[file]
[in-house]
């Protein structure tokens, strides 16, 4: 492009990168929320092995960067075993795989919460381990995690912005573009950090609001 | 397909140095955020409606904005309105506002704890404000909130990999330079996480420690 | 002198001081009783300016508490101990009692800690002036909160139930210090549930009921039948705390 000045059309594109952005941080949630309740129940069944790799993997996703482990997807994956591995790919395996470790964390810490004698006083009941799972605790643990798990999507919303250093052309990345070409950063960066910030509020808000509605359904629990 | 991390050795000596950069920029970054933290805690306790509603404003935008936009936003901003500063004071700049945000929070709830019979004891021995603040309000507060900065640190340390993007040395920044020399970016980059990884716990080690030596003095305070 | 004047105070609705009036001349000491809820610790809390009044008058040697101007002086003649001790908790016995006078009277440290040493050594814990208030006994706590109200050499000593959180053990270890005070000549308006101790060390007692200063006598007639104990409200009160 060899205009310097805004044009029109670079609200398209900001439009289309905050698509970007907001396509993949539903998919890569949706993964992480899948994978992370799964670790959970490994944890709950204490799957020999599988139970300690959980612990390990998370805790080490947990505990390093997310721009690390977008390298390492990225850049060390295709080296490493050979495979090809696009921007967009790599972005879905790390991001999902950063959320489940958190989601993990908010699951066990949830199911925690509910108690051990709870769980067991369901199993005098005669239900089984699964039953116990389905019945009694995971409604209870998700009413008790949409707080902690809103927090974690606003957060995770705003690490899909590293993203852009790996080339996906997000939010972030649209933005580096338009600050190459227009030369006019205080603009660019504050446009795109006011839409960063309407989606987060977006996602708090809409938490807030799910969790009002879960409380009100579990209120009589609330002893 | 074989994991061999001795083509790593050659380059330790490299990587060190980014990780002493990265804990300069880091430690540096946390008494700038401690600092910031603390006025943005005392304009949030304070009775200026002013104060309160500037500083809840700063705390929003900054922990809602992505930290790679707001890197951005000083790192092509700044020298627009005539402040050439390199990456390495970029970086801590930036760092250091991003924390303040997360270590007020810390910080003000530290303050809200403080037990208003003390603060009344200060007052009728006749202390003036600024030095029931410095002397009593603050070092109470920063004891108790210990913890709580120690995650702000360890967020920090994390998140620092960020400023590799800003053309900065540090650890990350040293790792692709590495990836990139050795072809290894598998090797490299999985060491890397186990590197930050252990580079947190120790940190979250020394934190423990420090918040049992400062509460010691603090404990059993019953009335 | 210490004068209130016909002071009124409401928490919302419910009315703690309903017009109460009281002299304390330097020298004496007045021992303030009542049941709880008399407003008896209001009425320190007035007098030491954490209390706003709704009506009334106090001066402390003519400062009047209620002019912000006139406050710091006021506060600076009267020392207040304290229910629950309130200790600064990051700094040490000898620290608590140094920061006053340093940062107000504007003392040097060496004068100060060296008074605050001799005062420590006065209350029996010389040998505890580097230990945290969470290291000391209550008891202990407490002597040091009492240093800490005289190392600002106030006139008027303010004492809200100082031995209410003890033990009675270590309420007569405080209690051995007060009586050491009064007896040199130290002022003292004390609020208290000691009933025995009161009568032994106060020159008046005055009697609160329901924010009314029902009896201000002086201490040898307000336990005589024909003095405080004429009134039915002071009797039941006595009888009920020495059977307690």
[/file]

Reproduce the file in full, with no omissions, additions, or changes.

[in-house]
């Protein structure tokens, strides 16, 4: 492009990168929320092995960067075993795989919460381990995690912005573009950090609001 | 397909140095955020409606904005309105506002704890404000909130990999330079996480420690 | 002198001081009783300016508490101990009692800690002036909160139930210090549930009921039948705390 000045059309594109952005941080949630309740129940069944790799993997996703482990997807994956591995790919395996470790964390810490004698006083009941799972605790643990798990999507919303250093052309990345070409950063960066910030509020808000509605359904629990 | 991390050795000596950069920029970054933290805690306790509603404003935008936009936003901003500063004071700049945000929070709830019979004891021995603040309000507060900065640190340390993007040395920044020399970016980059990884716990080690030596003095305070 | 004047105070609705009036001349000491809820610790809390009044008058040697101007002086003649001790908790016995006078009277440290040493050594814990208030006994706590109200050499000593959180053990270890005070000549308006101790060390007692200063006598007639104990409200009160 060899205009310097805004044009029109670079609200398209900001439009289309905050698509970007907001396509993949539903998919890569949706993964992480899948994978992370799964670790959970490994944890709950204490799957020999599988139970300690959980612990390990998370805790080490947990505990390093997310721009690390977008390298390492990225850049060390295709080296490493050979495979090809696009921007967009790599972005879905790390991001999902950063959320489940958190989601993990908010699951066990949830199911925690509910108690051990709870769980067991369901199993005098005669239900089984699964039953116990389905019945009694995971409604209870998700009413008790949409707080902690809103927090974690606003957060995770705003690490899909590293993203852009790996080339996906997000939010972030649209933005580096338009600050190459227009030369006019205080603009660019504050446009795109006011839409960063309407989606987060977006996602708090809409938490807030799910969790009002879960409380009100579990209120009589609330002893 | 074989994991061999001795083509790593050659380059330790490299990587060190980014990780002493990265804990300069880091430690540096946390008494700038401690600092910031603390006025943005005392304009949030304070009775200026002013104060309160500037500083809840700063705390929003900054922990809602992505930290790679707001890197951005000083790192092509700044020298627009005539402040050439390199990456390495970029970086801590930036760092250091991003924390303040997360270590007020810390910080003000530290303050809200403080037990208003003390603060009344200060007052009728006749202390003036600024030095029931410095002397009593603050070092109470920063004891108790210990913890709580120690995650702000360890967020920090994390998140620092960020400023590799800003053309900065540090650890990350040293790792692709590495990836990139050795072809290894598998090797490299999985060491890397186990590197930050252990580079947190120790940190979250020394934190423990420090918040049992400062509460010691603090404990059993019953009335 | 210490004068209130016909002071009124409401928490919302419910009315703690309903017009109460009281002299304390330097020298004496007045021992303030009542049941709880008399407003008896209001009425320190007035007098030491954490209390706003709704009506009334106090001066402390003519400062009047209620002019912000006139406050710091006021506060600076009267020392207040304290229910629950309130200790600064990051700094040490000898620290608590140094920061006053340093940062107000504007003392040097060496004068100060060296008074605050001799005062420590006065209350029996010389040998505890580097230990945290969470290291000391209550008891202990407490002597040091009492240093800490005289190392600002106030006139008027303010004492809200100082031995209410003890033990009675270590309420007569405080209690051995007060009586050491009064007896040199130290002022003292004390609020208290000691009933025995009161009568032994106060020159008046005055009697609160329901924010009314029902009896201000002086201490040898307000336990005589024909003095405080004429009134039915002071009797039941006595009888009920020495059977307690």